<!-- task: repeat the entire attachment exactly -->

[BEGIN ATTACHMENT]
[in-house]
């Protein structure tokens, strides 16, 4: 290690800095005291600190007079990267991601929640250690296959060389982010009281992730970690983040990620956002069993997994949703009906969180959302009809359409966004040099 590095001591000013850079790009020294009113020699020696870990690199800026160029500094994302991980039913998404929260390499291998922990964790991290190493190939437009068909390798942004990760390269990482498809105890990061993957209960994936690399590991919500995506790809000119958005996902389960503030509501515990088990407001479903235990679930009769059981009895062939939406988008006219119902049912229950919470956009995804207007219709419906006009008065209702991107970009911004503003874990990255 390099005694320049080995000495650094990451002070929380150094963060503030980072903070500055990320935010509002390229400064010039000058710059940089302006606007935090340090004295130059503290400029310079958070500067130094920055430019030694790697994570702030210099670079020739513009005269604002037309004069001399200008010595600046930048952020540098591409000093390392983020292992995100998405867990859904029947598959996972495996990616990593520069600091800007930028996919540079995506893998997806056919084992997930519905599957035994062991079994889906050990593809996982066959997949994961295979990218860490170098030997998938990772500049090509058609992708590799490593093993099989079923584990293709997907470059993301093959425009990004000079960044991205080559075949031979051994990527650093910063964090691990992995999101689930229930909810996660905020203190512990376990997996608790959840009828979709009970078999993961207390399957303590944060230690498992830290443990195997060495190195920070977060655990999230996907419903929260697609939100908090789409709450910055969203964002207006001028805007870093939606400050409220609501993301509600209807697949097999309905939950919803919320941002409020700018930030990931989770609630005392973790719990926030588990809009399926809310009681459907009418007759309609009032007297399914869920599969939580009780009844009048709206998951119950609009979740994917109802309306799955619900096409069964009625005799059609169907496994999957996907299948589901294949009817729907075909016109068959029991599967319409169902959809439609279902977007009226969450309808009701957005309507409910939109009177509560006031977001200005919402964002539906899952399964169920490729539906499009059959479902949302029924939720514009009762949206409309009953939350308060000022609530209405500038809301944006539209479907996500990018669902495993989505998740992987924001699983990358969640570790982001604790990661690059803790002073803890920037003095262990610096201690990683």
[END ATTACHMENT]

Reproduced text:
[in-house]
């Protein structure tokens, strides 16, 4: 290690800095005291600190007079990267991601929640250690296959060389982010009281992730970690983040990620956002069993997994949703009906969180959302009809359409966004040099 590095001591000013850079790009020294009113020699020696870990690199800026160029500094994302991980039913998404929260390499291998922990964790991290190493190939437009068909390798942004990760390269990482498809105890990061993957209960994936690399590991919500995506790809000119958005996902389960503030509501515990088990407001479903235990679930009769059981009895062939939406988008006219119902049912229950919470956009995804207007219709419906006009008065209702991107970009911004503003874990990255 390099005694320049080995000495650094990451002070929380150094963060503030980072903070500055990320935010509002390229400064010039000058710059940089302006606007935090340090004295130059503290400029310079958070500067130094920055430019030694790697994570702030210099670079020739513009005269604002037309004069001399200008010595600046930048952020540098591409000093390392983020292992995100998405867990859904029947598959996972495996990616990593520069600091800007930028996919540079995506893998997806056919084992997930519905599957035994062991079994889906050990593809996982066959997949994961295979990218860490170098030997998938990772500049090509058609992708590799490593093993099989079923584990293709997907470059993301093959425009990004000079960044991205080559075949031979051994990527650093910063964090691990992995999101689930229930909810996660905020203190512990376990997996608790959840009828979709009970078999993961207390399957303590944060230690498992830290443990195997060495190195920070977060655990999230996907419903929260697609939100908090789409709450910055969203964002207006001028805007870093939606400050409220609501993301509600209807697949097999309905939950919803919320941002409020700018930030990931989770609630005392973790719990926030588990809009399926809310009681459907009418007759309609009032007297399914869920599969939580009780009844009048709206998951119950609009979740994917109802309306799955619900096409069964009625005799059609169907496994999957996907299948589901294949009817729907075909016109068959029991599967319409169902959809439609279902977007009226969450309808009701957005309507409910939109009177509560006031977001200005919402964002539906899952399964169920490729539906499009059959479902949302029924939720514009009762949206409309009953939350308060000022609530209405500038809301944006539209479907996500990018669902495993989505998740992987924001699983990358969640570790982001604790990661690059803790002073803890920037003095262990610096201690990683």